Arthrodesis

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Arthrodesis
Intervention
ICD-9-CM81.0-81.3
MeSHD001174
 
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Arthrodesis
Intervention
ICD-9-CM81.0-81.3
MeSHD001174

Arthrodesis, also known as artificial ankylosis or syndesis, is the artificial induction of joint ossification between two bones via surgery. This is done to relieve intractable pain in a joint which cannot be managed by pain medication, splints, or other normally-indicated treatments. The typical causes of such pain are fractures which disrupt the joint, and arthritis. It is most commonly performed on joints in the spine, hand, ankle, and foot. Historically, knee and hip arthrodeses were also performed as pain relieving procedures, however with the great successes achieved in hip and knee arthroplasty, arthrodesis of these large joints has fallen out of favour as a primary procedure, and now are only used as procedures of last-resort in some failed arthroplasties.[citation needed]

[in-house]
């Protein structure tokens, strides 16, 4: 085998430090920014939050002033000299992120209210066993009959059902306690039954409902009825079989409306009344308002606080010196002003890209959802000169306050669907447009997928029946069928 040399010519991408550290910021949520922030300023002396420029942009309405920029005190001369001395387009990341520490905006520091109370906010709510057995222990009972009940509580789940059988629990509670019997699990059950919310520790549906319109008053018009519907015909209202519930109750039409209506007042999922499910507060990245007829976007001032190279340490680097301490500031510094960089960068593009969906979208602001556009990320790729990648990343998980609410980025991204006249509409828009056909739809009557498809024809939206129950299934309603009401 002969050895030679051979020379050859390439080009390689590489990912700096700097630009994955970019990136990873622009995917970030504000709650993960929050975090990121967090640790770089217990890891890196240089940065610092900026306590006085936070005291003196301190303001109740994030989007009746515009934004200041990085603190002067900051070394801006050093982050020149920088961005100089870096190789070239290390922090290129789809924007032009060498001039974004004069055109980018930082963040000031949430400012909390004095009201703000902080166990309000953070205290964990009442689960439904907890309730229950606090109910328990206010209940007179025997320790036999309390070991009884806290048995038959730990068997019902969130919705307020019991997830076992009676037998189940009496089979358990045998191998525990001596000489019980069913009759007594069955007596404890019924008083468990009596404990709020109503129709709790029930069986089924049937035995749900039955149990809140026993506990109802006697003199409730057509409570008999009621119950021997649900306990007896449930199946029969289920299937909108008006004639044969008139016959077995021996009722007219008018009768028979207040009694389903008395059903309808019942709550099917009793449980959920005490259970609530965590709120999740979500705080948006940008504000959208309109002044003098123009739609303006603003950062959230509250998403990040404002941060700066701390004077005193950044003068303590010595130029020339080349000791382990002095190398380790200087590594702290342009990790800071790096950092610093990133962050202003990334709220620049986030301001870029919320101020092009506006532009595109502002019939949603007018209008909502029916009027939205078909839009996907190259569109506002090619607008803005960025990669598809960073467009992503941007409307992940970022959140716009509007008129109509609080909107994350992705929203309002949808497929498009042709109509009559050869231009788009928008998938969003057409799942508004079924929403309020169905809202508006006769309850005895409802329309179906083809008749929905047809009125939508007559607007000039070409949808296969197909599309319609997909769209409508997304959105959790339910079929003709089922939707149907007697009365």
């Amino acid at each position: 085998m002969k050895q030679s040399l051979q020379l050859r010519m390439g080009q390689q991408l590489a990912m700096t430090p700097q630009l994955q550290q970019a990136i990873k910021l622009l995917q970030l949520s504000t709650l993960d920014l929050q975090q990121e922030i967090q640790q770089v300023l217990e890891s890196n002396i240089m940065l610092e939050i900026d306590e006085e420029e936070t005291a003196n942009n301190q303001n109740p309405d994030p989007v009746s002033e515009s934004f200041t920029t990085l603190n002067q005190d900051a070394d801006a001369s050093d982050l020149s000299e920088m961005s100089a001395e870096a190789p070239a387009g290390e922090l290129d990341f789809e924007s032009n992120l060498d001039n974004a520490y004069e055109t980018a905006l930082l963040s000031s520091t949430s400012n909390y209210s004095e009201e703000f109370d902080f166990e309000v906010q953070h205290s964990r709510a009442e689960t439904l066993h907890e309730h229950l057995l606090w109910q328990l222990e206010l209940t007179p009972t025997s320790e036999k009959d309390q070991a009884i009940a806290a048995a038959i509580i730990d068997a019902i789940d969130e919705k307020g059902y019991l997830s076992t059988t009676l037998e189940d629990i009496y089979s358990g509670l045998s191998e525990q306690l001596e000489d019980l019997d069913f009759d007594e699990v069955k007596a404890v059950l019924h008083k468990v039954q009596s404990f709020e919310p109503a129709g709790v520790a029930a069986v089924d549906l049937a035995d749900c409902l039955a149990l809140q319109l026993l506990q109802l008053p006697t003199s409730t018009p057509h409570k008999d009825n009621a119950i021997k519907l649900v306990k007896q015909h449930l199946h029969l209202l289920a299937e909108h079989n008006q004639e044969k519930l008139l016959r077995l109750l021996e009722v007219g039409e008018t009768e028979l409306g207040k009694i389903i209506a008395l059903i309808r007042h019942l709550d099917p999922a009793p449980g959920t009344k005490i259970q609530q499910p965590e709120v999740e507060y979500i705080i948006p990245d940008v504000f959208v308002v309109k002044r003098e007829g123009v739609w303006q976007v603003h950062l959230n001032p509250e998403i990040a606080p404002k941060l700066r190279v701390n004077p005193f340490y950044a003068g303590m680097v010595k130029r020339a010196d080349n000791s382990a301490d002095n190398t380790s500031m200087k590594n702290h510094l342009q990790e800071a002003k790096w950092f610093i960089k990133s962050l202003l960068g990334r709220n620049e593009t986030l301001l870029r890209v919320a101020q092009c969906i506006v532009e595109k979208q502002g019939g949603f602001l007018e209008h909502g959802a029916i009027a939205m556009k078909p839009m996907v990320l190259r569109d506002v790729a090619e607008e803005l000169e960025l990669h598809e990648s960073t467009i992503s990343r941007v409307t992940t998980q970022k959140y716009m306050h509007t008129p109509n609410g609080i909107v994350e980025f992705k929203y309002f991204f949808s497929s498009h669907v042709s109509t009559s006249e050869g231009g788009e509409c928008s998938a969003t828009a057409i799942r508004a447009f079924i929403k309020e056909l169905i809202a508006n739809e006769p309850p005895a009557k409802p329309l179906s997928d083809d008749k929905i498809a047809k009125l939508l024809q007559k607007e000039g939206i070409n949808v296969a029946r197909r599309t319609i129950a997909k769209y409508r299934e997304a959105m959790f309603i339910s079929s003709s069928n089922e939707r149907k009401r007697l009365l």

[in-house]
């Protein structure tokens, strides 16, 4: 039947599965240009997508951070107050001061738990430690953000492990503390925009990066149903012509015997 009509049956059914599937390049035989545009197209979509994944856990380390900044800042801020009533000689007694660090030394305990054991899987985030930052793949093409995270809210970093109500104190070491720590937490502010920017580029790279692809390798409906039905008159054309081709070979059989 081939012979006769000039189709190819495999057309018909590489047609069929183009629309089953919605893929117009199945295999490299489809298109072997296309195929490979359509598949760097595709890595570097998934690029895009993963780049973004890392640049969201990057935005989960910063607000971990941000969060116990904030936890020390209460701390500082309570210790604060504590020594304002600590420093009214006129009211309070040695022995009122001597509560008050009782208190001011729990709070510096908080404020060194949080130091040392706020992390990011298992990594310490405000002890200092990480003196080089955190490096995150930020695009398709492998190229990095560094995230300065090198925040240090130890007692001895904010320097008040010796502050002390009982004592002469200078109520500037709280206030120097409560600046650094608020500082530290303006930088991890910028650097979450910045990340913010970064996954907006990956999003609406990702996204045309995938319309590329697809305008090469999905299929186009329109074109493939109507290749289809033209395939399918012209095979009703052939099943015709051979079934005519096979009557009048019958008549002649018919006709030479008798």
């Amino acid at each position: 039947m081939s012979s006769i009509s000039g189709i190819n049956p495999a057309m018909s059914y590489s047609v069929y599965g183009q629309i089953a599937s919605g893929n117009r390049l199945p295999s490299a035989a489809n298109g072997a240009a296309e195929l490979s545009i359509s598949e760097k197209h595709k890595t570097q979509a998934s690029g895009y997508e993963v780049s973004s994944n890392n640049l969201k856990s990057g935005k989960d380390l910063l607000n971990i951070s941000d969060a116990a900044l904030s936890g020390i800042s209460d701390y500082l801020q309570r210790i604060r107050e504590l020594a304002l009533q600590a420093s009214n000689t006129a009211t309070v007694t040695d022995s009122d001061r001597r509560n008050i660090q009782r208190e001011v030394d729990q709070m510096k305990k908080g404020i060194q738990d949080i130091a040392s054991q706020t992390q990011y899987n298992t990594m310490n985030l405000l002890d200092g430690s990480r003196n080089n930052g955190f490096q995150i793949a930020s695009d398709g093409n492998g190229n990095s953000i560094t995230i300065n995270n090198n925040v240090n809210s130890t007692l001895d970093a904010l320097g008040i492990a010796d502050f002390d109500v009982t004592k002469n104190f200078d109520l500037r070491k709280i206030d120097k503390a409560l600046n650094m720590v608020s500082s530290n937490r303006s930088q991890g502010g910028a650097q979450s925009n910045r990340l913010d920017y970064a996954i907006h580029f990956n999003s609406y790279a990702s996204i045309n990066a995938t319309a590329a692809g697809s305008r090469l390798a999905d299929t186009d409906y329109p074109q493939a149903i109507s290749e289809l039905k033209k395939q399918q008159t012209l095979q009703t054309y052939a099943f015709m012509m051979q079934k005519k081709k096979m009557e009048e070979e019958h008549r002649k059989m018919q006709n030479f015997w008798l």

It can be done in several ways:

At the completion of surgery and healing, which takes place over a period of several weeks to over a year, the two adjoining bones are fused and no motion takes place between them. This can have the effect of actually strengthening the bones, as in anterior cervical fusion.[citation needed]

See also[edit]

Neuromechanics of idiopathic scoliosis

References[edit]